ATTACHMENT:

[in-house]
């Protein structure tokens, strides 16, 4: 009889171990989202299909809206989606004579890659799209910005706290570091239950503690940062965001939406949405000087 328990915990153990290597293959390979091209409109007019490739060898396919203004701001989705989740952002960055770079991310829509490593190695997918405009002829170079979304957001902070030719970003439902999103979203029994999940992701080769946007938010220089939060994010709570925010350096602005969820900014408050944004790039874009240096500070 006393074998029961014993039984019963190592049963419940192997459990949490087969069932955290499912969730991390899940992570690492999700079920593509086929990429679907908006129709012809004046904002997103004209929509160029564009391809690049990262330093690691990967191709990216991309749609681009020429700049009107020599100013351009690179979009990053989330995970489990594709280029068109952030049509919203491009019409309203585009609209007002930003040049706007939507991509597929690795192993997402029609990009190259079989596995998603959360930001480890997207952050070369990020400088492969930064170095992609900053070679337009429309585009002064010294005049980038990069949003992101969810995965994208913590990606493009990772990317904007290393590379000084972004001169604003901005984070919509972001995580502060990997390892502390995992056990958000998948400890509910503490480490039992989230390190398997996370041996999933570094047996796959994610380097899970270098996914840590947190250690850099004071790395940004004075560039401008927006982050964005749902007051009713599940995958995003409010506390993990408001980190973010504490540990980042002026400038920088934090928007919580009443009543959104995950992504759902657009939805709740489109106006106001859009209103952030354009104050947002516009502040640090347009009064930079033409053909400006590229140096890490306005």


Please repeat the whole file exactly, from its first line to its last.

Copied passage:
[in-house]
């Protein structure tokens, strides 16, 4: 009889171990989202299909809206989606004579890659799209910005706290570091239950503690940062965001939406949405000087 328990915990153990290597293959390979091209409109007019490739060898396919203004701001989705989740952002960055770079991310829509490593190695997918405009002829170079979304957001902070030719970003439902999103979203029994999940992701080769946007938010220089939060994010709570925010350096602005969820900014408050944004790039874009240096500070 006393074998029961014993039984019963190592049963419940192997459990949490087969069932955290499912969730991390899940992570690492999700079920593509086929990429679907908006129709012809004046904002997103004209929509160029564009391809690049990262330093690691990967191709990216991309749609681009020429700049009107020599100013351009690179979009990053989330995970489990594709280029068109952030049509919203491009019409309203585009609209007002930003040049706007939507991509597929690795192993997402029609990009190259079989596995998603959360930001480890997207952050070369990020400088492969930064170095992609900053070679337009429309585009002064010294005049980038990069949003992101969810995965994208913590990606493009990772990317904007290393590379000084972004001169604003901005984070919509972001995580502060990997390892502390995992056990958000998948400890509910503490480490039992989230390190398997996370041996999933570094047996796959994610380097899970270098996914840590947190250690850099004071790395940004004075560039401008927006982050964005749902007051009713599940995958995003409010506390993990408001980190973010504490540990980042002026400038920088934090928007919580009443009543959104995950992504759902657009939805709740489109106006106001859009209103952030354009104050947002516009502040640090347009009064930079033409053909400006590229140096890490306005």